Tully Gorge, Tully Gorge National Park, Queensland
Author: Tahlia Maynard Date Posted:30 December 2016
A gloriously tropical ensemble of lush vegetation, white waters, and abundant biodiversity, Tully Gorge National Park flaunts the tag of Australia’s wettest place with pizazz.
Average Winter Temp: 23°C
Average Summer Temp: 28°C
Traditionally inhabited by: Jirrbal and Gulnay people
Besides showcasing the spectacular Tully River as it cascades down the Cardwell Range, the Park is home to dense mangrove and eucalyptus forests, along with numerous threatened species of flora and fauna (butterflies in particular). Together, these natural attributes have earned the Tully Gorge National Park a World Heritage listing.
There are no rules as to how you should explore Tully Gorge National Park. The Tully River and Alligator’s Nest day-use areas are perfect for riverside picnics with the family. A variety of nature trails around the area offer varied experiences, ranging from the wheelchair-friendly Butterfly Walk, to the challenging Mount Tyson hike that culminates in a gorgeous vantage point with views extending far out into the Queensland coast and islands beyond. And if your thirst for adventure isn’t quenched yet, the waters of the Tully River are waiting to serve up some rafting thrills! Enjoy all this and more, from the very heart of the National Park – the Tully Gorge camping area.
Tully Gorge National Park is well connected to major Australian cities via road, and can be accessed from the Evelyn Tableland as well as multiple points on the Queensland coast.
Attractions & Activities:
- White Water Rafting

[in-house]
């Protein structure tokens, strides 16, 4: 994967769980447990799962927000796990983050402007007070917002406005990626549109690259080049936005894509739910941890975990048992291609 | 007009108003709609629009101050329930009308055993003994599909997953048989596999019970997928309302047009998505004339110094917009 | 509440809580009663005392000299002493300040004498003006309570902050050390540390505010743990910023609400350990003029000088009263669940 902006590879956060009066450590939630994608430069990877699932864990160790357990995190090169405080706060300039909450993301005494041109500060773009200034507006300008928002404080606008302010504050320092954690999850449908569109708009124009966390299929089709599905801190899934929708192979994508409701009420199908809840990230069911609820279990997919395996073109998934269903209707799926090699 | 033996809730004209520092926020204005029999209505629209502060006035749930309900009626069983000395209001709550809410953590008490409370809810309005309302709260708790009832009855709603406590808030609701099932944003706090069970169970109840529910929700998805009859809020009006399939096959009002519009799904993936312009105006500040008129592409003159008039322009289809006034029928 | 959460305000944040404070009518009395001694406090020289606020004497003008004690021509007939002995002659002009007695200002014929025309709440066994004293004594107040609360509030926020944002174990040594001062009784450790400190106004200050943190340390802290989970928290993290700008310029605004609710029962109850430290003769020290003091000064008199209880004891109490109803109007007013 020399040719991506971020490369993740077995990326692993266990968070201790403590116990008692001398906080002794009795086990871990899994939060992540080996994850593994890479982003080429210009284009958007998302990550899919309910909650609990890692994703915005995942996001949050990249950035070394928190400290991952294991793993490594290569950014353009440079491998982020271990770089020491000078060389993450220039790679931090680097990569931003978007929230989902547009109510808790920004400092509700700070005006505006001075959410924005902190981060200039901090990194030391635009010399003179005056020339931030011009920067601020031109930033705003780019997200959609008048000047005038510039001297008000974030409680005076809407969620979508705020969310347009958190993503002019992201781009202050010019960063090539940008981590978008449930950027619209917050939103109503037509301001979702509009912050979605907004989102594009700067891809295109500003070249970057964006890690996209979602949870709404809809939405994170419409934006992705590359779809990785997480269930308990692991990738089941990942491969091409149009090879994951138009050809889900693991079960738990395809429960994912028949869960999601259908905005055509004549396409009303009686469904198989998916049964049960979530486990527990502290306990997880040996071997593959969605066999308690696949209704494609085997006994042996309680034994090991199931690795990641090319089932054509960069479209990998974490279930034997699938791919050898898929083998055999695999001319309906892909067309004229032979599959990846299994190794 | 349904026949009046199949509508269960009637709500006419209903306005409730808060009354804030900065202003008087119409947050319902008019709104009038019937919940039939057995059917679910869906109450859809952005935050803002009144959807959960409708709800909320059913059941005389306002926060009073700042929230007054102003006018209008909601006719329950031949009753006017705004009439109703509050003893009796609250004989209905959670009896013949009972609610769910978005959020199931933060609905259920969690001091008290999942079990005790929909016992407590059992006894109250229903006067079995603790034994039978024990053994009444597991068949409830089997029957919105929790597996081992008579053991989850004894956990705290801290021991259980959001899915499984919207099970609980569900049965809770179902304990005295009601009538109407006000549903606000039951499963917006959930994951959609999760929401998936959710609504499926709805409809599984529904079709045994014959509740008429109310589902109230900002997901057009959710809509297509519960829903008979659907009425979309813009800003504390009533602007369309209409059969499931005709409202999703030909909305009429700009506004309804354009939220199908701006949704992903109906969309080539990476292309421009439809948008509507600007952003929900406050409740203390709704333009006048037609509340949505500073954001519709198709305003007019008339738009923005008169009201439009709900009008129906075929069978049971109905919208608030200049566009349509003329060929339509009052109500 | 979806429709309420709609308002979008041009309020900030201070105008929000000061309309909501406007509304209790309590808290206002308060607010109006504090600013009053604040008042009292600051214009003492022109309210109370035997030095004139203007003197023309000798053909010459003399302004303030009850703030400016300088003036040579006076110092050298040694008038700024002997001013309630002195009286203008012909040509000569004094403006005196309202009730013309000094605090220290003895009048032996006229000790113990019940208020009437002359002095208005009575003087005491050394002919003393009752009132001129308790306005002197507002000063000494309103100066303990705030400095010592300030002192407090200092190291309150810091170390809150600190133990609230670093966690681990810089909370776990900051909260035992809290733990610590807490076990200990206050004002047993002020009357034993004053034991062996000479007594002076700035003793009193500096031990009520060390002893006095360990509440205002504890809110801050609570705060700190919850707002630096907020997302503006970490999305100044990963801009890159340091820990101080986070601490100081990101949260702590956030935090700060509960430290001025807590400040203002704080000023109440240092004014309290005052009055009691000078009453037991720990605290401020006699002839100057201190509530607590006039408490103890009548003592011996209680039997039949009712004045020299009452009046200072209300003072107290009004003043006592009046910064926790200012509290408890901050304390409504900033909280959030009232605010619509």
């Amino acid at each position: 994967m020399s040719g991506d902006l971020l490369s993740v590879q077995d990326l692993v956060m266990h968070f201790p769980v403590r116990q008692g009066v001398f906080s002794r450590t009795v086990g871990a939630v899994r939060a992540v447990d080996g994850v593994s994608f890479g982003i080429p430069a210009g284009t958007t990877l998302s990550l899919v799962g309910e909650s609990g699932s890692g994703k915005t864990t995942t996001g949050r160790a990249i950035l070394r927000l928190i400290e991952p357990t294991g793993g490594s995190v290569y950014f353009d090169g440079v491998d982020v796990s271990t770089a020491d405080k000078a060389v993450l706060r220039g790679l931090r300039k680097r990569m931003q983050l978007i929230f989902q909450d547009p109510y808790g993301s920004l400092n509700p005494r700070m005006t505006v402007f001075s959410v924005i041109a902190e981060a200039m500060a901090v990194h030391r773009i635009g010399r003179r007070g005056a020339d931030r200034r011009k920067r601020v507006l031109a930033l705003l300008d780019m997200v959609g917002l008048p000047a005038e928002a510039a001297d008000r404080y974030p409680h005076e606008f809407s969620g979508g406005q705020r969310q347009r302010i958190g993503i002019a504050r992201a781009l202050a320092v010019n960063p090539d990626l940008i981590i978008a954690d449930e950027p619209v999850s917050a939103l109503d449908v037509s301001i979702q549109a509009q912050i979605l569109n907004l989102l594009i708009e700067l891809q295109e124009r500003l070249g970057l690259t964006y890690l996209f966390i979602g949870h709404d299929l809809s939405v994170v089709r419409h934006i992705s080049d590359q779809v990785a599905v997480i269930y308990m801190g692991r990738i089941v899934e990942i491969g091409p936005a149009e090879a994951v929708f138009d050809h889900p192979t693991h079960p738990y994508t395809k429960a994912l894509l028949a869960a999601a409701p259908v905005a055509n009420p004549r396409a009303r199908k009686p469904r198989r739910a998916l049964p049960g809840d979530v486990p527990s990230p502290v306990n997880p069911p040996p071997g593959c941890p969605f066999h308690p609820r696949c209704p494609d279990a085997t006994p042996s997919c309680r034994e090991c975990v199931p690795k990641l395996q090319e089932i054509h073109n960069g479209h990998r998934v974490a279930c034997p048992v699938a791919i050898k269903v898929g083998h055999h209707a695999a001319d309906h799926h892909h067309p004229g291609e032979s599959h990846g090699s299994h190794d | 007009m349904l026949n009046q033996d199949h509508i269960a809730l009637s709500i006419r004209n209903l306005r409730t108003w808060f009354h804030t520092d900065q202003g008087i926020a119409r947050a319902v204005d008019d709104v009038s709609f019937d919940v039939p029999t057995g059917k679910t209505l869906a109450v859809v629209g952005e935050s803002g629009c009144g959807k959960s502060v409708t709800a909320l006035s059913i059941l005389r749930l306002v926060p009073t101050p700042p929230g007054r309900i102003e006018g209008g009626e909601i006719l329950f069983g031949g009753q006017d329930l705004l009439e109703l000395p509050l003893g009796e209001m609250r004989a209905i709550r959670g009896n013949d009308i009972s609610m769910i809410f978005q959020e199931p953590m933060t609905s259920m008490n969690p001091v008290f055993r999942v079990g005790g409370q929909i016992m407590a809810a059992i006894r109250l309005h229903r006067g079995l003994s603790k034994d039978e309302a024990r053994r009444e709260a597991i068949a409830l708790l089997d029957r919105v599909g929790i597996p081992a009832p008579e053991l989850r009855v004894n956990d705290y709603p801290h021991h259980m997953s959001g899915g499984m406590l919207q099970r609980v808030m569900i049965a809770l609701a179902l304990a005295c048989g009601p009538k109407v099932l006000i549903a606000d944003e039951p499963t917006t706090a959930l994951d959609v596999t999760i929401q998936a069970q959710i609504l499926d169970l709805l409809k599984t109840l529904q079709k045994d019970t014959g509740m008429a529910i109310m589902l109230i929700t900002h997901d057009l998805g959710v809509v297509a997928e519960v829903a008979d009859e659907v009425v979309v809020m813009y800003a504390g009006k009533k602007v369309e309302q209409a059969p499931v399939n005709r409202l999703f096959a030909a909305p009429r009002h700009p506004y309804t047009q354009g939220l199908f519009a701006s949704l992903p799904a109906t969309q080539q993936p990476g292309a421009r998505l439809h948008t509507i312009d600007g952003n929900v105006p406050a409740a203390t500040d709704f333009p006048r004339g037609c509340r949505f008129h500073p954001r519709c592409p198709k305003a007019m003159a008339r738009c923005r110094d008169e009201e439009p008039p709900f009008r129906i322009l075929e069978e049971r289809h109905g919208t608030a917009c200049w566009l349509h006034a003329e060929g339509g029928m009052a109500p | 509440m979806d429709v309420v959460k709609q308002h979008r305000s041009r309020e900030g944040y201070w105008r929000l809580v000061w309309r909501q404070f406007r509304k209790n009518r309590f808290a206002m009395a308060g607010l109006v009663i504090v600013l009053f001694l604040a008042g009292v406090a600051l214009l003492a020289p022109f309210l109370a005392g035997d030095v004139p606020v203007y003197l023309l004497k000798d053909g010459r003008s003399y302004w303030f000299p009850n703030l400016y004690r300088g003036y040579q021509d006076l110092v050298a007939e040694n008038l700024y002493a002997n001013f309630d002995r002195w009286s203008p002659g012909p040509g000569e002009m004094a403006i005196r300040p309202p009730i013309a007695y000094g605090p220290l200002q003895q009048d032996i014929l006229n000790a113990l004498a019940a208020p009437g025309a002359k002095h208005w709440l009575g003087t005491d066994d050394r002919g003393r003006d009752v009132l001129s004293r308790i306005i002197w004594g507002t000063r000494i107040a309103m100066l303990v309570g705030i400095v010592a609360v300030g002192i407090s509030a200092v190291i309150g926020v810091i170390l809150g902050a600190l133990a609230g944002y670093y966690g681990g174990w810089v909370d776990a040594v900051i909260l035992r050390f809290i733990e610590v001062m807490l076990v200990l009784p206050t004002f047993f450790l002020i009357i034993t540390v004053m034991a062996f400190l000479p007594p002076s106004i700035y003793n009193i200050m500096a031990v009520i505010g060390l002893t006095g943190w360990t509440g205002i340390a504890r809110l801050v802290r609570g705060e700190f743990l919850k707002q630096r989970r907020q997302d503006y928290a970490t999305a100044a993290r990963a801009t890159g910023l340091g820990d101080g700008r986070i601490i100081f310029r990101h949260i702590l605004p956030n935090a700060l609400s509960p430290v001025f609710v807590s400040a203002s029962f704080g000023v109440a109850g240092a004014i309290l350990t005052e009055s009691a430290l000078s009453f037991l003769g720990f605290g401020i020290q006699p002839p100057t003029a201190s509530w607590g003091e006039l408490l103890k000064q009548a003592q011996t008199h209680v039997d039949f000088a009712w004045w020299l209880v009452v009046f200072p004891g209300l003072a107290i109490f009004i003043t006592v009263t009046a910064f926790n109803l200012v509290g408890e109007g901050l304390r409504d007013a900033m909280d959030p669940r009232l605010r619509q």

- Nature Trails
- Butterfly Watching
- Nature Photography
- Aboriginal Culture Tours
- Tully Gorge Lookout
- Alligator’s Nest
- Mount Tyson
- Kooombooloomba Dam
Caravan Parks / Accommodation:
Tully Gorge Camping Area
For a ringside view of Tully Gorge National Park, park your caravan or pitch your tent at the Tully Gorge camping area, a sprawling expanse of green grass and shady trees with wood barbecues, picnic tables and composting toilets (wheelchair-friendly). Makes for a great base from which to hike around the National Park, though poor mobile network coverage may be expected. Bookings can be made in advance through the Queensland National Parks website, or at site if you’ve visiting during the off-peak season.
$6.30/night for 1 person ($24.60/night for a family of 2 adults and up to 6 children), unpowered sites
Googarra Beach Caravan Park
Caravanning tourists who fail to find a spot at the Tully Gorge camping area needn’t worry; the Queensland coast to the east of the park is peppered with a number of well-appointed stay options. Googarra Beach Caravan Park is a popular choice, offering cabins and campsites along with picnic facilities and gorgeous views at the mouths of the Tully and Hull rivers. The pet-friendly property also has a large laundry area, an amenities block, a convenience store, a swimming pool and a charming café and bar. Its caravan sites are all powered, large enough for buses, and located amid beautifully manicured lawns.
$34/night for 2 persons, powered sites; $10 for every additional person; $5 per child (5-12 years)
(Cabins and unpowered tent sites are also available.)
Dunk Island View Caravan Park
A lovely beachside property, Dunk Island View Caravan Park can add a whole new set of experiences to your visit to Tully Gorge. Located about an hour’s drive away from Tully Gorge National Park, this property comes with excellent service, large caravan sites, free Wi-Fi, and a host of modern facilities including laundry, a camp kitchen, TV and recreation areas, a swimming pool, a kids’ playground, and of course a lovely stretch of sandy beach. Fully-furnished 1-bedroom and 2-bedroom suites are also available. Pets are welcome.
$42/night for 4 persons, powered sites
$32/night for 4 persons, unpowered sites
(Suites with attached bathrooms are also available.)
Free Camping / Low Cost Camping:
The Tully Gorge camping area is by far the best camping option in this area, in the low-budget category. Other campsites within the Tully Gorge National Park are equally affordable, though they aren’t caravan friendly. Caravanning tourists can make short stopovers at Queensland’s rest areas; those heading to Tully Gorge from up north can check out the Babinda Rotary Park, an idyllic property near Cairns, offering free caravan parking facilities for up to 3 days.